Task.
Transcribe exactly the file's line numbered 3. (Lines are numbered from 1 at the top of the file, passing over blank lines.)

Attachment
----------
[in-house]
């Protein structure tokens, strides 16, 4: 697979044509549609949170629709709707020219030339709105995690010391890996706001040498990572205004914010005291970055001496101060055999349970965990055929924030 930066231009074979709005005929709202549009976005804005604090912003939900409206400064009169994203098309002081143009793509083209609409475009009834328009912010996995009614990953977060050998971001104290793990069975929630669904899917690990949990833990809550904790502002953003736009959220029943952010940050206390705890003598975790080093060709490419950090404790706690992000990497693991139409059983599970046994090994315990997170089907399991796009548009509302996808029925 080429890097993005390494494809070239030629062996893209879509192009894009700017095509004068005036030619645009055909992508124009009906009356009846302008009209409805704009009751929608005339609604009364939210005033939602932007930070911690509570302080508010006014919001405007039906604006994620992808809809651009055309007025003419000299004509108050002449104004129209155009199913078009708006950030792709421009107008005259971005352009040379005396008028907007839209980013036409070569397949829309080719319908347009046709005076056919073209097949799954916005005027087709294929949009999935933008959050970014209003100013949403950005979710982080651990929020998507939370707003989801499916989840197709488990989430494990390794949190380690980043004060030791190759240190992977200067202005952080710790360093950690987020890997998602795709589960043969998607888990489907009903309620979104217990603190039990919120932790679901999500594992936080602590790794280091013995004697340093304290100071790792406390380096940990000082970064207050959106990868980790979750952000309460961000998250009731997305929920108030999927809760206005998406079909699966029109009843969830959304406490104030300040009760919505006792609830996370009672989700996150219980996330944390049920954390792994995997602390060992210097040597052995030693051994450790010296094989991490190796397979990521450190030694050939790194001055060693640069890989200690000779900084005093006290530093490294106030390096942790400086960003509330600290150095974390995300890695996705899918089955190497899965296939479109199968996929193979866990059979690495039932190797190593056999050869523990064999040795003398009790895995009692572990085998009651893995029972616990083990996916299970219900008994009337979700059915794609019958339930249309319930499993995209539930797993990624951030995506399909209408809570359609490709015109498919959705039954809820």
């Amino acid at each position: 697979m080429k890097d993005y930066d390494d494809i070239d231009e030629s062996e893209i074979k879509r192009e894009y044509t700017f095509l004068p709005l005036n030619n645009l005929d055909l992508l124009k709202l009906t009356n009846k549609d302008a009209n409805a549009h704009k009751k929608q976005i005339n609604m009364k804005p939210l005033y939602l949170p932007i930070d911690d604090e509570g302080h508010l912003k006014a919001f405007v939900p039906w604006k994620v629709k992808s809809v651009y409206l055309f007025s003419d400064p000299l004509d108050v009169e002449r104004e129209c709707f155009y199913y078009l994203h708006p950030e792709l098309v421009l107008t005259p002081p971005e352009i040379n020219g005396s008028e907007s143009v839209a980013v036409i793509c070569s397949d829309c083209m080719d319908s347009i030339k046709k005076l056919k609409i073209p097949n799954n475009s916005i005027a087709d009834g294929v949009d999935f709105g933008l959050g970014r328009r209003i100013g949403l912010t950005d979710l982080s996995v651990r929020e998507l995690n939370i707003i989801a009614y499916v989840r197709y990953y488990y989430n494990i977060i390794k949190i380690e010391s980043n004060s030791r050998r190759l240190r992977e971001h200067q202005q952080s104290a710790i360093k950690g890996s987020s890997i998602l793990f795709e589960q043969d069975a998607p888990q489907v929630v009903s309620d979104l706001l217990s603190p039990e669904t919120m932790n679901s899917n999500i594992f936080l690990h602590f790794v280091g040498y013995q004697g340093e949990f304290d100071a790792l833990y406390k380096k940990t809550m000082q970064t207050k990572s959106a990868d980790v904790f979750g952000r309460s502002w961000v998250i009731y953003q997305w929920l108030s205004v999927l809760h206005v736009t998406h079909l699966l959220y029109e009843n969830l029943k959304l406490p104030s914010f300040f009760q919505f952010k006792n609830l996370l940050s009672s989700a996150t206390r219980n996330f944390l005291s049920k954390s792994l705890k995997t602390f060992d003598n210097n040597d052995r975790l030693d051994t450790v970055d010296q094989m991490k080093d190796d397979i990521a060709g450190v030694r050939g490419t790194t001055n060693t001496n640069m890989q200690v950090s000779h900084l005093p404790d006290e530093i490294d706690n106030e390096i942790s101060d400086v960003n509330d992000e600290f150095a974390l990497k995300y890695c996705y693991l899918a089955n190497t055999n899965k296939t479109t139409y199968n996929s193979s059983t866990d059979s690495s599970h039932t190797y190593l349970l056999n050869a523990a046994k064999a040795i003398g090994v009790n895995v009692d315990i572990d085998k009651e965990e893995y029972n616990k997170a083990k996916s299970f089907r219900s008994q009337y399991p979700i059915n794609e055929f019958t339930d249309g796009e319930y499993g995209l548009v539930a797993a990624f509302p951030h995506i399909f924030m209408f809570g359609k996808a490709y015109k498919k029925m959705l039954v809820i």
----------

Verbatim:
């Amino acid at each position: 697979m080429k890097d993005y930066d390494d494809i070239d231009e030629s062996e893209i074979k879509r192009e894009y044509t700017f095509l004068p709005l005036n030619n645009l005929d055909l992508l124009k709202l009906t009356n009846k549609d302008a009209n409805a549009h704009k009751k929608q976005i005339n609604m009364k804005p939210l005033y939602l949170p932007i930070d911690d604090e509570g302080h508010l912003k006014a919001f405007v939900p039906w604006k994620v629709k992808s809809v651009y409206l055309f007025s003419d400064p000299l004509d108050v009169e002449r104004e129209c709707f155009y199913y078009l994203h708006p950030e792709l098309v421009l107008t005259p002081p971005e352009i040379n020219g005396s008028e907007s143009v839209a980013v036409i793509c070569s397949d829309c083209m080719d319908s347009i030339k046709k005076l056919k609409i073209p097949n799954n475009s916005i005027a087709d009834g294929v949009d999935f709105g933008l959050g970014r328009r209003i100013g949403l912010t950005d979710l982080s996995v651990r929020e998507l995690n939370i707003i989801a009614y499916v989840r197709y990953y488990y989430n494990i977060i390794k949190i380690e010391s980043n004060s030791r050998r190759l240190r992977e971001h200067q202005q952080s104290a710790i360093k950690g890996s987020s890997i998602l793990f795709e589960q043969d069975a998607p888990q489907v929630v009903s309620d979104l706001l217990s603190p039990e669904t919120m932790n679901s899917n999500i594992f936080l690990h602590f790794v280091g040498y013995q004697g340093e949990f304290d100071a790792l833990y406390k380096k940990t809550m000082q970064t207050k990572s959106a990868d980790v904790f979750g952000r309460s502002w961000v998250i009731y953003q997305w929920l108030s205004v999927l809760h206005v736009t998406h079909l699966l959220y029109e009843n969830l029943k959304l406490p104030s914010f300040f009760q919505f952010k006792n609830l996370l940050s009672s989700a996150t206390r219980n996330f944390l005291s049920k954390s792994l705890k995997t602390f060992d003598n210097n040597d052995r975790l030693d051994t450790v970055d010296q094989m991490k080093d190796d397979i990521a060709g450190v030694r050939g490419t790194t001055n060693t001496n640069m890989q200690v950090s000779h900084l005093p404790d006290e530093i490294d706690n106030e390096i942790s101060d400086v960003n509330d992000e600290f150095a974390l990497k995300y890695c996705y693991l899918a089955n190497t055999n899965k296939t479109t139409y199968n996929s193979s059983t866990d059979s690495s599970h039932t190797y190593l349970l056999n050869a523990a046994k064999a040795i003398g090994v009790n895995v009692d315990i572990d085998k009651e965990e893995y029972n616990k997170a083990k996916s299970f089907r219900s008994q009337y399991p979700i059915n794609e055929f019958t339930d249309g796009e319930y499993g995209l548009v539930a797993a990624f509302p951030h995506i399909f924030m209408f809570g359609k996808a490709y015109k498919k029925m959705l039954v809820i």